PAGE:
An international satellite mission led by NASA is scheduled to lift off from Southern California early Thursday as part of a major Earth science project to comprehensively survey the world’s oceans, lakes and rivers for the first time.
The advanced radar satellite, dubbed Swot, is designed to give scientists an unprecedented view of the life-giving fluid that covers 70% of the planet, shedding new light on the mechanics and consequences of climate change.
The Falcon 9 rocket, owned and operated by billionaire Elon Musk’s commercial launch company SpaceX, was scheduled to blast off before dawn Thursday from US Space Force Base Vandenberg, about 170 miles (275 km) northwest of Los Angeles, to transport Swot. in orbit.
If all goes as planned, the SUV-sized satellite will be producing research data within several months.
Nearly 20 years in development, Swot incorporates advanced microwave radar technology that scientists say will collect surface height measurements of oceans, lakes, reservoirs and rivers in high-resolution detail in more than 90% of the globe.
“It’s really the first mission to observe almost all of the water on the surface of the planet,” said Ben Hamlington, a scientist at NASA’s Jet Propulsion Laboratory who also leads the NASA Sea Level Change Team.
A major motivation for the mission is to explore how the oceans absorb atmospheric heat and carbon dioxide in a natural process that modulates global temperatures and climate change.
Surveying seas from orbit, Swot is designed to measure subtle differences in surface heights around smaller currents and eddies, where much of the ocean warming and carbon is thought to be occurring. And Swot can do this with 10 times greater accuracy than current technologies, according to JPL.
It is estimated that the oceans have absorbed more than 90% of the excess heat trapped in the Earth’s atmosphere due to human-caused greenhouse gas emissions.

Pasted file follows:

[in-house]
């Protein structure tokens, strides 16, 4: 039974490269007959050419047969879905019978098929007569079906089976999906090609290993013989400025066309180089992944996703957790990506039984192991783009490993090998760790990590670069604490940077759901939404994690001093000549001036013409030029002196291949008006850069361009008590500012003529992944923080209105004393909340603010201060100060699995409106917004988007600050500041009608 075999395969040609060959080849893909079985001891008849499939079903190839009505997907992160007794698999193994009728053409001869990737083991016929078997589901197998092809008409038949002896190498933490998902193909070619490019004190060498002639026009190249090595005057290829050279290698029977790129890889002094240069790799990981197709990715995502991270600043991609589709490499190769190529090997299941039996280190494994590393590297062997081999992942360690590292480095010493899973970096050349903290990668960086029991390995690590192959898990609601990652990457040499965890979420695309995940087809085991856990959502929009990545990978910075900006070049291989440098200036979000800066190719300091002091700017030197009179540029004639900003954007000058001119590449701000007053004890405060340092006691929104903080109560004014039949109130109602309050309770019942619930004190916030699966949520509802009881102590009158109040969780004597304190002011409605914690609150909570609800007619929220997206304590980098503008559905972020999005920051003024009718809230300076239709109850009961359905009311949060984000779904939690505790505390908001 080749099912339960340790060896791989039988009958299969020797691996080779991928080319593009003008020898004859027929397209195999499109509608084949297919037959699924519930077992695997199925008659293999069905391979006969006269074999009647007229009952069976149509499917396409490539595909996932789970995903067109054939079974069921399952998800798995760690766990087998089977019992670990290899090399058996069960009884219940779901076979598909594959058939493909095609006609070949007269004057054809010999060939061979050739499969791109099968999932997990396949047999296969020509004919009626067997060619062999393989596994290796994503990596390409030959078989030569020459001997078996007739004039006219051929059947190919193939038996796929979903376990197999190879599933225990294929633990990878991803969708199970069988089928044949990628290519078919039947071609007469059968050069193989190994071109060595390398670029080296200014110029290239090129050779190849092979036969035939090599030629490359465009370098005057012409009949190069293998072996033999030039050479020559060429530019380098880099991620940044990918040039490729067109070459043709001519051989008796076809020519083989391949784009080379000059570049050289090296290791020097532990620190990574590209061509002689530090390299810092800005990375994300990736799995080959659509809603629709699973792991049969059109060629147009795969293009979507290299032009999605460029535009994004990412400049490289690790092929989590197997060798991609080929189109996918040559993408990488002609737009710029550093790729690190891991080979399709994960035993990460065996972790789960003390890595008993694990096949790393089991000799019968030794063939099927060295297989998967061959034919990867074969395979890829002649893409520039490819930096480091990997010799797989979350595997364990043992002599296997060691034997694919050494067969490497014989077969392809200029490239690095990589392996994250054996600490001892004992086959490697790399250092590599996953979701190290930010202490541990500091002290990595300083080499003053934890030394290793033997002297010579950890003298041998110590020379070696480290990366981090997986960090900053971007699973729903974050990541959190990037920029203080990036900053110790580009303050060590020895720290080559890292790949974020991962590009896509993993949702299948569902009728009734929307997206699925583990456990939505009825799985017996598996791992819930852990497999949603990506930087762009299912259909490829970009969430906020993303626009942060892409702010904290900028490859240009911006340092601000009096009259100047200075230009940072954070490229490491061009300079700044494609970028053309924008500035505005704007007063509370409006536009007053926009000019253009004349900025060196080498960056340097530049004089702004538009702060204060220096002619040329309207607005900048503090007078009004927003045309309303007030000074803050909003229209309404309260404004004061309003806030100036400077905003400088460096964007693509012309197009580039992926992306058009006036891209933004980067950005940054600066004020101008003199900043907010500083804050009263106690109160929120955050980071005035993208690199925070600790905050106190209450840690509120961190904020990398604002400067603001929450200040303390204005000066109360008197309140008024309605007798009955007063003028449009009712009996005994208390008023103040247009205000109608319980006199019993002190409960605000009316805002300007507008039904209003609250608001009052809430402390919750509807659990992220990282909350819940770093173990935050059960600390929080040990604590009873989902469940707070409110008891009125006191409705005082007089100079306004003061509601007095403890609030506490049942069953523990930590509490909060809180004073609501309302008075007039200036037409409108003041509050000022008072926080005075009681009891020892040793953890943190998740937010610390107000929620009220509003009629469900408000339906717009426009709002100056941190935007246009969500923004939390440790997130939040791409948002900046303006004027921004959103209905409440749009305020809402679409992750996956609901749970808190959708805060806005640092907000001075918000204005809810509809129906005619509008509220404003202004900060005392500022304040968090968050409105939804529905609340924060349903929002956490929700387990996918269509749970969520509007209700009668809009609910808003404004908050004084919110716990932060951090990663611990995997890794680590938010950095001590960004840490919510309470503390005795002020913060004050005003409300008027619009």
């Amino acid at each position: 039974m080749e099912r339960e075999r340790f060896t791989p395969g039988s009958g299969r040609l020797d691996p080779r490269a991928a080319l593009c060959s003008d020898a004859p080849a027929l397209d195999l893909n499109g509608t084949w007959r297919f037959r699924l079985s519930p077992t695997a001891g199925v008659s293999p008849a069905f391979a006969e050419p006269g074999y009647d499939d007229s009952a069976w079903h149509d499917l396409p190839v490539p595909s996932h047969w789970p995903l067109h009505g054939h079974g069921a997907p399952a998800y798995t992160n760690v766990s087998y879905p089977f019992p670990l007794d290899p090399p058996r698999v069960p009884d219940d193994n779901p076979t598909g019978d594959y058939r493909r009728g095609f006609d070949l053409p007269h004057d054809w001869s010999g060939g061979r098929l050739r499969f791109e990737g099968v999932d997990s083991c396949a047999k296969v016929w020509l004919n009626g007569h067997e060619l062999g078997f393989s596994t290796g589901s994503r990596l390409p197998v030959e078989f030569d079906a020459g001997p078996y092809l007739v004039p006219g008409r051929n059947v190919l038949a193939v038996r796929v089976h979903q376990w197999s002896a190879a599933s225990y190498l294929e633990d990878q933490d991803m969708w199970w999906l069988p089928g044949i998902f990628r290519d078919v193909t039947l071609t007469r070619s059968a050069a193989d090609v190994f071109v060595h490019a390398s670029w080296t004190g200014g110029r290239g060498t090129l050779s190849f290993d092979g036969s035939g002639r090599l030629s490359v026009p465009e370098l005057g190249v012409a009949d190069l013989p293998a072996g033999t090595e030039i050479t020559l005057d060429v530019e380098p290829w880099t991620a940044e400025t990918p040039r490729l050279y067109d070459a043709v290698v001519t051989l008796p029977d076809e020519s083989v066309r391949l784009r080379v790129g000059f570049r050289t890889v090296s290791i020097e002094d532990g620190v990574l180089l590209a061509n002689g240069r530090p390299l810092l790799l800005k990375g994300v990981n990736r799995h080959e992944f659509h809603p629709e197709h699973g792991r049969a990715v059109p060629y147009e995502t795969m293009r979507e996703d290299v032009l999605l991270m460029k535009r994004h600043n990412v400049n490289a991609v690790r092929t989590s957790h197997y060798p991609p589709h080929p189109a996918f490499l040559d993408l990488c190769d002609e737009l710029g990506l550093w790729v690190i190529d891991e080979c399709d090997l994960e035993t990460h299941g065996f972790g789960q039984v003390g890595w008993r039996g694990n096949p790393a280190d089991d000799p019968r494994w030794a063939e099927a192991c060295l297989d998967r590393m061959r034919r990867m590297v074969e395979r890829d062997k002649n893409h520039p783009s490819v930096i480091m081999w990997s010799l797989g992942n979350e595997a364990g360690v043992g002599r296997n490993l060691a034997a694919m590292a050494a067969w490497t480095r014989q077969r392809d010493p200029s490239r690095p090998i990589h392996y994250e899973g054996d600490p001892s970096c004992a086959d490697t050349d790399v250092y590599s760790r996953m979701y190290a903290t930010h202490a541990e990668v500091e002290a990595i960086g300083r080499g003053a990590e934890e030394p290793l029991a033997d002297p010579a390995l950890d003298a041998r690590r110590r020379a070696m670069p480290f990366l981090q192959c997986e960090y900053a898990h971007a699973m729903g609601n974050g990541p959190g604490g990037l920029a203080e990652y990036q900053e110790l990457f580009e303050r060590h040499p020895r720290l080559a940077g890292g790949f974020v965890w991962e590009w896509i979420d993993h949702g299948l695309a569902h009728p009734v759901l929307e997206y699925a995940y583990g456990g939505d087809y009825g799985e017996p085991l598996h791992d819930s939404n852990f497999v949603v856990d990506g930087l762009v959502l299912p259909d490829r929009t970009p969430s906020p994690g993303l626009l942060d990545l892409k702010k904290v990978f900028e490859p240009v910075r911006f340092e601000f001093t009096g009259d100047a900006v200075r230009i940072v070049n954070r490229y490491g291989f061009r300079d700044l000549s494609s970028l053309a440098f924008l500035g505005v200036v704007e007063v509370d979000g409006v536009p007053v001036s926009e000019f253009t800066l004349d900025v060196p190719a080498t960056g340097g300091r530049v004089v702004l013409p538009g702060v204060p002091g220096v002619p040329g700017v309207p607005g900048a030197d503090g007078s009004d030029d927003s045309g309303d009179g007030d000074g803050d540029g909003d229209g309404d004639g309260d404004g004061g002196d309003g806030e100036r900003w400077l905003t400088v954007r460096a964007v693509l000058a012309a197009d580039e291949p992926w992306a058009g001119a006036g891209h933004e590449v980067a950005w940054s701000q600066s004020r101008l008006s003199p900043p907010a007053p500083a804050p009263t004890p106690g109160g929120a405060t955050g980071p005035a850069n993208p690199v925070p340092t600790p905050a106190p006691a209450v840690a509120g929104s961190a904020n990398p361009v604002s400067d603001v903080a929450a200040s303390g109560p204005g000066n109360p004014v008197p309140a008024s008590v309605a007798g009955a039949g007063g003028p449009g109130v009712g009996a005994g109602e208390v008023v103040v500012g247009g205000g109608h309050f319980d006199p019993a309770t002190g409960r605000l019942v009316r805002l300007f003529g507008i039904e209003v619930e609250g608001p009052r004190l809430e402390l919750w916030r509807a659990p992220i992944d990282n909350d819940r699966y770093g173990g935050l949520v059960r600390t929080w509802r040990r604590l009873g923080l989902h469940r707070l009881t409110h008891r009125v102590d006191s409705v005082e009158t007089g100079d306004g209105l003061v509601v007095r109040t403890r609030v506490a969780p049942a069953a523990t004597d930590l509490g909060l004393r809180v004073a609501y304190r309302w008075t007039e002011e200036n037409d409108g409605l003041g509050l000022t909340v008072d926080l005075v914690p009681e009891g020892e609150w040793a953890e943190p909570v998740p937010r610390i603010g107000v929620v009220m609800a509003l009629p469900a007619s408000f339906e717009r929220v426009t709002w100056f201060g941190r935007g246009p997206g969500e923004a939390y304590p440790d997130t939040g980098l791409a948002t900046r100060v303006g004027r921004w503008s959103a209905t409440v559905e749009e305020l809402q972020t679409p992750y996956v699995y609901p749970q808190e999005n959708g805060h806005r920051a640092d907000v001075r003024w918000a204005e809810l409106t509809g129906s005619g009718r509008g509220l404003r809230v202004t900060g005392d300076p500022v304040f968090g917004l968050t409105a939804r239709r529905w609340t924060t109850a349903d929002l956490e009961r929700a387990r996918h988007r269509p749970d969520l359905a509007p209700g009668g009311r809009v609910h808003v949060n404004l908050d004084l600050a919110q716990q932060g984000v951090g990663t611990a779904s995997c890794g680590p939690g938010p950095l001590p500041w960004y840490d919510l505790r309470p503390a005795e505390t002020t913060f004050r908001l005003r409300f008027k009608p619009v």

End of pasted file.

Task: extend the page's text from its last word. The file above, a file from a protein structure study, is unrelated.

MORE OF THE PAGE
Studying the mechanism by which this happens will help climate scientists answer a key question: “What is the tipping point at which the oceans begin to release massive amounts of heat, rather than absorb it, back into the atmosphere and accelerate global warming, rather than limit it,” she said. Nadia Vinogradova-Schiffer, Swot program scientist at NASA in Washington.
Swot’s ability to discern smaller surface features is also used to study the impact of rising ocean levels on coastlines.
More accurate data along tidal zones may help predict how far floods from inland storm surges can penetrate, as well as how much saltwater will seep into estuaries, wetlands and aquifers.
Taking an inventory of Earth’s water resources again and again during the three-year Swot mission will enable researchers to better track fluctuations in the planet’s rivers and lakes during seasonal changes and major weather events.
Collecting data like this is like “taking the pulse of the world’s water system, so we’ll be able to tell when it’s racing and we’ll be able to tell when it’s slow,” said Tamlin Pavelsky, NASA’s Chief of Freshwater Sciences.
The Swot radar instrument operates on the so-called Ka-band frequency of the microwave spectrum, allowing scans to penetrate cloud cover and darkness over large areas of the Earth. This allows scientists to accurately map their observations in two dimensions regardless of the weather or time of day and cover large geographic areas much more quickly than was previously possible.
By comparison, previous studies of bodies of water have relied on data taken at specific points, such as river or ocean gauges, or from satellites that can only track measurements along a one-dimensional line, requiring scientists to fill in data gaps through extrapolation.
“Instead of giving us the elevation line, it gives us the elevation map, and that’s just a complete game changer,” said Pavelski.
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